4 years ago

Water availability affects seasonal CO2-induced photosynthetic enhancement in herbaceous species in a periodically dry woodland

Water availability affects seasonal CO2-induced photosynthetic enhancement in herbaceous species in a periodically dry woodland
Julia Cooke, Oula Ghannoum, Danielle Creek, David S. Ellsworth, Varsha S. Pathare, Kristine Y. Crous
Elevated atmospheric CO2 (eCO2) is expected to reduce the impacts of drought and increase photosynthetic rates via two key mechanisms: first, through decreased stomatal conductance (gs) and increased soil water content (VSWC) and second, through increased leaf internal CO2 (Ci) and decreased stomatal limitations (Slim). It is unclear if such findings from temperate grassland studies similarly pertain to warmer ecosystems with periodic water deficits. We tested these mechanisms in three important C3 herbaceous species in a periodically dry Eucalyptus woodland and investigated how eCO2-induced photosynthetic enhancement varied with seasonal water availability, over a 3 year period. Leaf photosynthesis increased by 10%–50% with a 150 μmol mol−1 increase in atmospheric CO2 across seasons. This eCO2-induced increase in photosynthesis was a function of seasonal water availability, given by recent precipitation and mean daily VSWC. The highest photosynthetic enhancement by eCO2 (>30%) was observed during the most water-limited period, for example, with VSWC <0.07 in this sandy surface soil. Under eCO2 there was neither a significant decrease in gs in the three herbaceous species, nor increases in VSWC, indicating no “water-savings effect” of eCO2. Periods of low VSWC showed lower gs (less than ≈ 0.12 mol m−2 s−1), higher relative Slim (>30%) and decreased Ci under the ambient CO2 concentration (aCO2), with leaf photosynthesis strongly carboxylation-limited. The alleviation of Slim by eCO2 was facilitated by increasing Ci, thus yielding a larger photosynthetic enhancement during dry periods. We demonstrated that water availability, but not eCO2, controls gs and hence the magnitude of photosynthetic enhancement in the understory herbaceous plants. Thus, eCO2 has the potential to alter vegetation functioning in a periodically dry woodland understory through changes in stomatal limitation to photosynthesis, not by the “water-savings effect” usually invoked in grasslands. Elevated CO2 mitigated drought-induced stomatal limitations, thus yielding a larger proportional photosynthetic enhancement during dry periods with higher stomatal limitations for three understory herbaceous species.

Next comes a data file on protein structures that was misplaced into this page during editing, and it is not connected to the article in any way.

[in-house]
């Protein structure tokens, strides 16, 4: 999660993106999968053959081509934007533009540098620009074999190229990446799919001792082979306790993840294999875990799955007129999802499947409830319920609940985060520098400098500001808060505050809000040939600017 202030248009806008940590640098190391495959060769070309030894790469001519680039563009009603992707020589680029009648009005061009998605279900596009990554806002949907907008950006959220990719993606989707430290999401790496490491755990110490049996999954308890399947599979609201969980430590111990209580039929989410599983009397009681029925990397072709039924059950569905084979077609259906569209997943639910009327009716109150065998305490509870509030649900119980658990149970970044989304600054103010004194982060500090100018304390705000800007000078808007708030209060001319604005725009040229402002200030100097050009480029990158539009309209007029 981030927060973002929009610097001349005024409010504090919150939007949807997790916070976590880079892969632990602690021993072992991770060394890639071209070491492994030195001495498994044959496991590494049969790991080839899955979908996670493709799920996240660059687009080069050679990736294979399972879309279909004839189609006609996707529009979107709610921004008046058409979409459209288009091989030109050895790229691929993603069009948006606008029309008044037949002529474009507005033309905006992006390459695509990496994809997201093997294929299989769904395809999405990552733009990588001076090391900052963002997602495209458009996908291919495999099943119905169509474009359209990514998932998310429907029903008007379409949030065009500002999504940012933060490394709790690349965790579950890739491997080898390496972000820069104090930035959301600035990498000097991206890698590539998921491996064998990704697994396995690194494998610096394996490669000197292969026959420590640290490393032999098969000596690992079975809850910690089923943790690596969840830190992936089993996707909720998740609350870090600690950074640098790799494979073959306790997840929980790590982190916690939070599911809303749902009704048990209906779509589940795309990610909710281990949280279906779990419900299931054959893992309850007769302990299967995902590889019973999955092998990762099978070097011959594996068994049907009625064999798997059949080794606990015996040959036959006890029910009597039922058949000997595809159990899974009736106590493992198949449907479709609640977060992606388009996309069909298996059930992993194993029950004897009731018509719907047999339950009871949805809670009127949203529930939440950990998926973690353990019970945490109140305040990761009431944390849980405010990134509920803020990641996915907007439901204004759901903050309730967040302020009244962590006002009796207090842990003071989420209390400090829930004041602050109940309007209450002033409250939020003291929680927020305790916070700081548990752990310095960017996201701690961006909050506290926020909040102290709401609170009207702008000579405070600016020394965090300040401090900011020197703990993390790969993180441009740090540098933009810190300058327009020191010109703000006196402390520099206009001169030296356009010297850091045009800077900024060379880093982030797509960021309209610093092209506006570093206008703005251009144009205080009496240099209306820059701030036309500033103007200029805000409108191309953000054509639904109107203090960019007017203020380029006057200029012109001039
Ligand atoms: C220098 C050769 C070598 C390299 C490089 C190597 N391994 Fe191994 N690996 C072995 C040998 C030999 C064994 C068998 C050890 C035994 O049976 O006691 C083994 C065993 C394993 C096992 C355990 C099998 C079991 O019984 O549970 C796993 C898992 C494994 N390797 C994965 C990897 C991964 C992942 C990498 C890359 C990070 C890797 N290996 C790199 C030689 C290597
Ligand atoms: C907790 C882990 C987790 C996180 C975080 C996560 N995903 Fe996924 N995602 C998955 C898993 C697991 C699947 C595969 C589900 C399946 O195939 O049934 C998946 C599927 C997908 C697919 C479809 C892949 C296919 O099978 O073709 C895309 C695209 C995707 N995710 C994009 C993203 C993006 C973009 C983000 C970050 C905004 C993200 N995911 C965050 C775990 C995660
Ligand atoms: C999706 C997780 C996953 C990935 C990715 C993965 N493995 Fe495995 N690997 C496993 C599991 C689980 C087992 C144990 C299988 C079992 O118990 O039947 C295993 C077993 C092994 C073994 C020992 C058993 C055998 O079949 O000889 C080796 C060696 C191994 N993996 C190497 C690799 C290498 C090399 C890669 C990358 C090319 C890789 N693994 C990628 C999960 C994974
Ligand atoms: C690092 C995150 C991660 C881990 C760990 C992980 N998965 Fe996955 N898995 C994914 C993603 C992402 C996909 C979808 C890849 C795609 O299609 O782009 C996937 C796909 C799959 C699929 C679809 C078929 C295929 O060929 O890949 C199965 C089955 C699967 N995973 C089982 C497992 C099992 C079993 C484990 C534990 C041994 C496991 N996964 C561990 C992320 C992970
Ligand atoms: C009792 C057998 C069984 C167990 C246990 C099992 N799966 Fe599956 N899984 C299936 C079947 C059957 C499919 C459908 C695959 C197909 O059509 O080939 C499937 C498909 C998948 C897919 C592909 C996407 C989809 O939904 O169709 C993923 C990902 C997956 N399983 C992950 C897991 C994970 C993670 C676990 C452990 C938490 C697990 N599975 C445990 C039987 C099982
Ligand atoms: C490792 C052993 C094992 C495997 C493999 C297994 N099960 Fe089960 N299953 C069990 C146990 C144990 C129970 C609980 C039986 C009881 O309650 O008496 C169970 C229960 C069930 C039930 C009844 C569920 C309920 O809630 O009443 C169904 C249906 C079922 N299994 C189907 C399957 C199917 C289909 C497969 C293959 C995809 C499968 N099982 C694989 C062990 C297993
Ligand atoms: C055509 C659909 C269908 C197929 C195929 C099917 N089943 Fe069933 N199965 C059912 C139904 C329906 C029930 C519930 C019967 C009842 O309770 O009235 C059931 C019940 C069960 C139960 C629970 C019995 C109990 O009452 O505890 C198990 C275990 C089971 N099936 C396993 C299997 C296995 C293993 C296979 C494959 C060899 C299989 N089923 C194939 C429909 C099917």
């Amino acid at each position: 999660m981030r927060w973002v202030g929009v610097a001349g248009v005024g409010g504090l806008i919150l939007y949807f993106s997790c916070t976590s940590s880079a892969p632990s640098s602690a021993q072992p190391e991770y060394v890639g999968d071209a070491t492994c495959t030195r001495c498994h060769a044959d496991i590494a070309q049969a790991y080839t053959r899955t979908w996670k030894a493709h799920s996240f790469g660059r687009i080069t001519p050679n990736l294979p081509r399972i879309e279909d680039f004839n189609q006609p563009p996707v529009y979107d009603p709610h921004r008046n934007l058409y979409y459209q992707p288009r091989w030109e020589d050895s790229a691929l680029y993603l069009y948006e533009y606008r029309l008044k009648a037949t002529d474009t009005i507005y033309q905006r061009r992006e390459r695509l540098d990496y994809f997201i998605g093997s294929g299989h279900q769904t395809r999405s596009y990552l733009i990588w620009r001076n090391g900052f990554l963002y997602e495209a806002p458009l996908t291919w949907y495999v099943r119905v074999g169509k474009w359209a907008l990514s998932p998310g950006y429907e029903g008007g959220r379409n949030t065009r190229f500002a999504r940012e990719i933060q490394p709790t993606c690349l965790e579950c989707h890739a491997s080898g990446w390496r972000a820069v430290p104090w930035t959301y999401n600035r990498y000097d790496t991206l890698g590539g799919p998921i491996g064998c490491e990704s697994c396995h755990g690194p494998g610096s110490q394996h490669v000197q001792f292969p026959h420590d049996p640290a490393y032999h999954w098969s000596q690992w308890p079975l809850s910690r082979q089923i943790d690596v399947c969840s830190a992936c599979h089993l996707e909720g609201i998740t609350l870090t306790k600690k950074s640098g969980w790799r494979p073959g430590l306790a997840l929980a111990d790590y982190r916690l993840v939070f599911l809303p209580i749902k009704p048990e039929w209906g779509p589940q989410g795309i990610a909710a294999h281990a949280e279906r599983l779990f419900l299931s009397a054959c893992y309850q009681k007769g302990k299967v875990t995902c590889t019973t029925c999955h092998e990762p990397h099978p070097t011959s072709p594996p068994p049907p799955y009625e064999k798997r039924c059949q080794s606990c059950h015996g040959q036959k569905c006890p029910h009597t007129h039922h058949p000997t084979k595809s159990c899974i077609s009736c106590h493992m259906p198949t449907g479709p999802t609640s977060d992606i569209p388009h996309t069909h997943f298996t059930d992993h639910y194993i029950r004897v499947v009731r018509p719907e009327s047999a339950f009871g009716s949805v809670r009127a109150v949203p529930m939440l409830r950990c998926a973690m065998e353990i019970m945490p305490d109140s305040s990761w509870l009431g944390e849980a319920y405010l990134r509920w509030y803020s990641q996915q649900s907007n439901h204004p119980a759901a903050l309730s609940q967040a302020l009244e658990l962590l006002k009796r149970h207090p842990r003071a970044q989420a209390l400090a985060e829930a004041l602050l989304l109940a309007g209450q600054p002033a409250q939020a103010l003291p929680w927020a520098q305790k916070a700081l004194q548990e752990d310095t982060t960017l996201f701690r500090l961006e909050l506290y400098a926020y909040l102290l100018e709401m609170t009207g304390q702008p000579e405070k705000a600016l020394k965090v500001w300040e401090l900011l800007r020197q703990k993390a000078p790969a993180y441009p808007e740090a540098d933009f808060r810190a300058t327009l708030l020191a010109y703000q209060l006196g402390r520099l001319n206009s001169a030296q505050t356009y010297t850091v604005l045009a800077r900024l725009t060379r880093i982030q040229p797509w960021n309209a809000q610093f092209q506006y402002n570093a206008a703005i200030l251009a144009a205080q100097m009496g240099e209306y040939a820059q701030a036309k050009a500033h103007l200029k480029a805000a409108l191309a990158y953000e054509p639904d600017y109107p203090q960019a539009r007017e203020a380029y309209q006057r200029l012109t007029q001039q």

Publisher URL: http://onlinelibrary.wiley.com/resolve/doi

DOI: 10.1111/gcb.13778

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